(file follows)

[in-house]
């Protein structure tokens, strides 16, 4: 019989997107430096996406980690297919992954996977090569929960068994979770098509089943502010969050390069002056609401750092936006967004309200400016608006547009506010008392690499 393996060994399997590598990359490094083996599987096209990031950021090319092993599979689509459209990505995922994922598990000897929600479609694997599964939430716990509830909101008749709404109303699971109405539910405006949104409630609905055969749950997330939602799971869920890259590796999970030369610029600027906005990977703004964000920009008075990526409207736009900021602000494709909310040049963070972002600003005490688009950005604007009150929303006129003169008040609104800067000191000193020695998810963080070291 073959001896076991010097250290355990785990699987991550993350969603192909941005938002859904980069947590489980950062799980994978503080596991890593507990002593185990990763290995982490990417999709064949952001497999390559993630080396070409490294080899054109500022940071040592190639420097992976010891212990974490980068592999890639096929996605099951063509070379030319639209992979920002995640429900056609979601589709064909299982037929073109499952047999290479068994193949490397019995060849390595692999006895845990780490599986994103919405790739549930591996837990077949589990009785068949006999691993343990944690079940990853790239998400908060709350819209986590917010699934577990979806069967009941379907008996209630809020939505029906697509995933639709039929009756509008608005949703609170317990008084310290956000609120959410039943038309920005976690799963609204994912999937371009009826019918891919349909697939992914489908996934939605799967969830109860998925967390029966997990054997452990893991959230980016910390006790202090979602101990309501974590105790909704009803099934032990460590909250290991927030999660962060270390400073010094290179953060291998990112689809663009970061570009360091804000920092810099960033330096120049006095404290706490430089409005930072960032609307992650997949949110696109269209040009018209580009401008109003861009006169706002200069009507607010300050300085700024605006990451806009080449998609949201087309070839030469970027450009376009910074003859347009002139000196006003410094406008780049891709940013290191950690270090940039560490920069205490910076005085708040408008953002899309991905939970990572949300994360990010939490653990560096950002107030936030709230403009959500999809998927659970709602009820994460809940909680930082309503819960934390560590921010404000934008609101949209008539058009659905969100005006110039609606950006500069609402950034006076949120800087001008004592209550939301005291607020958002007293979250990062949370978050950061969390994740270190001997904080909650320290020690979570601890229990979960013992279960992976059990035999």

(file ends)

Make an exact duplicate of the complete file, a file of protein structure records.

[in-house]
């Protein structure tokens, strides 16, 4: 019989997107430096996406980690297919992954996977090569929960068994979770098509089943502010969050390069002056609401750092936006967004309200400016608006547009506010008392690499 393996060994399997590598990359490094083996599987096209990031950021090319092993599979689509459209990505995922994922598990000897929600479609694997599964939430716990509830909101008749709404109303699971109405539910405006949104409630609905055969749950997330939602799971869920890259590796999970030369610029600027906005990977703004964000920009008075990526409207736009900021602000494709909310040049963070972002600003005490688009950005604007009150929303006129003169008040609104800067000191000193020695998810963080070291 073959001896076991010097250290355990785990699987991550993350969603192909941005938002859904980069947590489980950062799980994978503080596991890593507990002593185990990763290995982490990417999709064949952001497999390559993630080396070409490294080899054109500022940071040592190639420097992976010891212990974490980068592999890639096929996605099951063509070379030319639209992979920002995640429900056609979601589709064909299982037929073109499952047999290479068994193949490397019995060849390595692999006895845990780490599986994103919405790739549930591996837990077949589990009785068949006999691993343990944690079940990853790239998400908060709350819209986590917010699934577990979806069967009941379907008996209630809020939505029906697509995933639709039929009756509008608005949703609170317990008084310290956000609120959410039943038309920005976690799963609204994912999937371009009826019918891919349909697939992914489908996934939605799967969830109860998925967390029966997990054997452990893991959230980016910390006790202090979602101990309501974590105790909704009803099934032990460590909250290991927030999660962060270390400073010094290179953060291998990112689809663009970061570009360091804000920092810099960033330096120049006095404290706490430089409005930072960032609307992650997949949110696109269209040009018209580009401008109003861009006169706002200069009507607010300050300085700024605006990451806009080449998609949201087309070839030469970027450009376009910074003859347009002139000196006003410094406008780049891709940013290191950690270090940039560490920069205490910076005085708040408008953002899309991905939970990572949300994360990010939490653990560096950002107030936030709230403009959500999809998927659970709602009820994460809940909680930082309503819960934390560590921010404000934008609101949209008539058009659905969100005006110039609606950006500069609402950034006076949120800087001008004592209550939301005291607020958002007293979250990062949370978050950061969390994740270190001997904080909650320290020690979570601890229990979960013992279960992976059990035999």